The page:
Boston’s Litl to Bring Simplicity–and Flash—to Big-Screen Televisions

5/12/10Follow @wroush

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touchpad, and it will likely have an accelerometer. Most importantly, the SDK will have access to the remote, so that Flash developers can develop some amazing applications that tap into it.

X: I assume you’re going to continue to use Flash as your basic operating environment on the set-top box.

JC: We think the Flash universe is the best universe for now. There are lots of developers, there are lots of existing apps that can be imported very easily, and most importantly, there are tools available to build really compelling applications. Some people look at the Webbook and say, “Wow, this is a Flash computer!” That being said, our browser is certainly all ready for HTML 5, and capable of doing that. But we think the best applications today are in Flash, and we plan to optimize our device to play great Flash on the TV. If you want to build a Flash app for TVs, we are going to be the best mechanism.

X: Do you see the set-top box as a supplement to the Webbook, or an alternative to it, or a replacement for it?

JC: This device works independently of the Webbook, but at the same time plays really nicely with the Webbook. You don’t need a Webbook to work it, and you will get all the great functions of the Litl OS. Everything you can do on a Webbook you will be able to do on this device, except for the inherently portable parts of it. Because it’s one operating system up in the cloud, everything is totally synchronized—if you had a Webbook and our set-top box, everything will sync. When you make a change on one or add a channel, it will automatically appear on the other. Later down the road we see apps coming that utilize both machines, so that perhaps the TV is showing one thing and the Webbook is showing another but together they are forming a great experience.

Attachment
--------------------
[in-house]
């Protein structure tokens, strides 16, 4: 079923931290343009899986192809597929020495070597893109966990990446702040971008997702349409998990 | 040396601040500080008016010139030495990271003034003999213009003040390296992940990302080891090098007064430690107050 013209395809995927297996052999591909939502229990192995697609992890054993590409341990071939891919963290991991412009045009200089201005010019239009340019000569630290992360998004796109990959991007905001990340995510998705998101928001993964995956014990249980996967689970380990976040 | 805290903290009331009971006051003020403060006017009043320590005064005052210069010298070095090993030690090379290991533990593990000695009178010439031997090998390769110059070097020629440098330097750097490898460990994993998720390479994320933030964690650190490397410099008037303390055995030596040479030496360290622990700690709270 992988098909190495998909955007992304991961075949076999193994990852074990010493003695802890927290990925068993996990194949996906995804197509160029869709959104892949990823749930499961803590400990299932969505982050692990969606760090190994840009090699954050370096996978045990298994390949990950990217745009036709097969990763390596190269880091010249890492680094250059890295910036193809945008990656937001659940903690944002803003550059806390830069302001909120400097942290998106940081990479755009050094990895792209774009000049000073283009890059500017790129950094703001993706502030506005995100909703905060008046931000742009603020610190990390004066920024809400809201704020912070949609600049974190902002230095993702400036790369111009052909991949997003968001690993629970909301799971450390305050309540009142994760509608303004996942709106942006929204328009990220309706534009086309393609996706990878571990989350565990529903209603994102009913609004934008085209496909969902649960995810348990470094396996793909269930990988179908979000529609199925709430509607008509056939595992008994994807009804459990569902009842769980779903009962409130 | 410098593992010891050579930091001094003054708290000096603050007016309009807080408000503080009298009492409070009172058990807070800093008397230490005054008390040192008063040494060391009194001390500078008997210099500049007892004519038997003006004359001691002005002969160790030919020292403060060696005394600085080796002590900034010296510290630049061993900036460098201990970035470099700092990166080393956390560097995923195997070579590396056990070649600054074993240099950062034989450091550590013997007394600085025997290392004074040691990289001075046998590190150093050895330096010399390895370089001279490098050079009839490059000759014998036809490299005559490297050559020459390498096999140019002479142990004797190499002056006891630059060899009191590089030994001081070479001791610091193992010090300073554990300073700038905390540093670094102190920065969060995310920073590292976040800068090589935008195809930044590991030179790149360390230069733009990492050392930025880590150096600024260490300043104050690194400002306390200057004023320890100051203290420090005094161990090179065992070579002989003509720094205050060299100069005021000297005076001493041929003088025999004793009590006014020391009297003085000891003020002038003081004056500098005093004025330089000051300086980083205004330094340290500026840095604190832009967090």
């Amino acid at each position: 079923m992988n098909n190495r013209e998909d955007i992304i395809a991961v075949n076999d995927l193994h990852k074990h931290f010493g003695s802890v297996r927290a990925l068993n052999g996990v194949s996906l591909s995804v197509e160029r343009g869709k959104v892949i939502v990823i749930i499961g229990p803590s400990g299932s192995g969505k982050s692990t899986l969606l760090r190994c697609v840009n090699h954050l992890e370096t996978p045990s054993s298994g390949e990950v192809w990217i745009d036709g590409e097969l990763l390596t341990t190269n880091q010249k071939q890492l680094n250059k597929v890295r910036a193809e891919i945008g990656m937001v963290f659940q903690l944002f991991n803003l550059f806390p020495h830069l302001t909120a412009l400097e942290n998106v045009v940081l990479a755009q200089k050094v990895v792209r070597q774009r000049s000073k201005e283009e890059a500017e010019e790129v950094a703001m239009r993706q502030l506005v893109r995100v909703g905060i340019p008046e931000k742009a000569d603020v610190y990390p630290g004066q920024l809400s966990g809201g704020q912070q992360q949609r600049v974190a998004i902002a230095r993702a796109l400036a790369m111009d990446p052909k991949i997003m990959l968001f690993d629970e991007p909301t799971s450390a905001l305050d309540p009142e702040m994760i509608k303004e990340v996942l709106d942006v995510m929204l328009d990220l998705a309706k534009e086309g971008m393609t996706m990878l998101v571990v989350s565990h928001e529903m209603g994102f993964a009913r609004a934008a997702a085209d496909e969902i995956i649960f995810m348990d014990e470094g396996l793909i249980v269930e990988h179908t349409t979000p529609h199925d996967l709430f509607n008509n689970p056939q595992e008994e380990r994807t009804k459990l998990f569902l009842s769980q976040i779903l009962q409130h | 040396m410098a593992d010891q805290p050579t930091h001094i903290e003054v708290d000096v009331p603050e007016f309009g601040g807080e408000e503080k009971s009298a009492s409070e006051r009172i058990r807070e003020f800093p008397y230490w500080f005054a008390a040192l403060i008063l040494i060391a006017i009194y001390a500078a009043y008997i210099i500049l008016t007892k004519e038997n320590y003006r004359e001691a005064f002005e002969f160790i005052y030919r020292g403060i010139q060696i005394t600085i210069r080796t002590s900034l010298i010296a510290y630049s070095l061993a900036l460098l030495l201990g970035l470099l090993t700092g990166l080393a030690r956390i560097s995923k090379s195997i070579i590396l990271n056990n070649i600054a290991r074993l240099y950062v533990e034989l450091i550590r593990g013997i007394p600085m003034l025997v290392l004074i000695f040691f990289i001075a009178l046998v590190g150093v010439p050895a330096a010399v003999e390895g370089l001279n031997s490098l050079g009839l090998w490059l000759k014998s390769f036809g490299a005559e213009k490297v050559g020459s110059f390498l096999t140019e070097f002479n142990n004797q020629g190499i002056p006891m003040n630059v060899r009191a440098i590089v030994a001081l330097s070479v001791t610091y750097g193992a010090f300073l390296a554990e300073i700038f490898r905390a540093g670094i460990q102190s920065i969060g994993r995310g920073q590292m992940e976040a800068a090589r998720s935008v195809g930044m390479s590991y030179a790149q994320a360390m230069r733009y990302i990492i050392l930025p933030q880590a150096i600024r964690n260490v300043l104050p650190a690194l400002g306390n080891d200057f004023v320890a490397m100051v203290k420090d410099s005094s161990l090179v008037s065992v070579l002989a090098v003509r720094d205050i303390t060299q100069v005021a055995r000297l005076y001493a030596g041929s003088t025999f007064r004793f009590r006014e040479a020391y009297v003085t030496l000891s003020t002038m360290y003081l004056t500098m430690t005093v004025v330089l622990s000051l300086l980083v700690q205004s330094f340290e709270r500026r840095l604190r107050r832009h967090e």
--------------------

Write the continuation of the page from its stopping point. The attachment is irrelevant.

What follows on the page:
X: But it sounds like the set-top box would represent a very different path to market for you than the Webbook. There may be lots of households that wouldn’t be interested in having another laptop-style device around the house but might be interested in having something that makes their existing big-screen TV more useful.

JC: We think it definitely expands the market. The intersection of HDMI-capable TVs and broadband includes 50 million households in the US. So this is definitely a different path to market. It’s about the one screen in the house that is crying out for an Internet connection.

X: But a lot of big players have tried to build boxes that marry broadband, the Web, and TV and have essentially failed. Microsoft tried it with WebTV and failed. Even Apple hasn’t gotten much traction with Apple TV. Does that worry you?

JC: That is what creates the opportunity. I think a lot of interesting things are going to happen over the next two years in this space. Who knows what the connected TV will be. Is it going to be a widgety thing [with new TVs coming with built-in software for connecting to Internet video] or a “TV on TV” thing? There’s a lot that could potentially happen, but we are pretty sure that there is going to be a separate, new device sitting next to the TV that gives people the flexibility not to be locked in. We believe in the TV as monitor rather than the TV as software. The replacement cycle for a big TV is very different from the replacement cycle of a set-top box. In the history of TV, nothing has ever really managed to attach itself to the TV—not VCRs, not DVRs, not gaming consoles. They all tend to be separate, because customers don’t want to lock themselves into certain things. So in our view, there is going to be a box.

Wade Roush is a contributing editor at Xconomy. Follow @wroush

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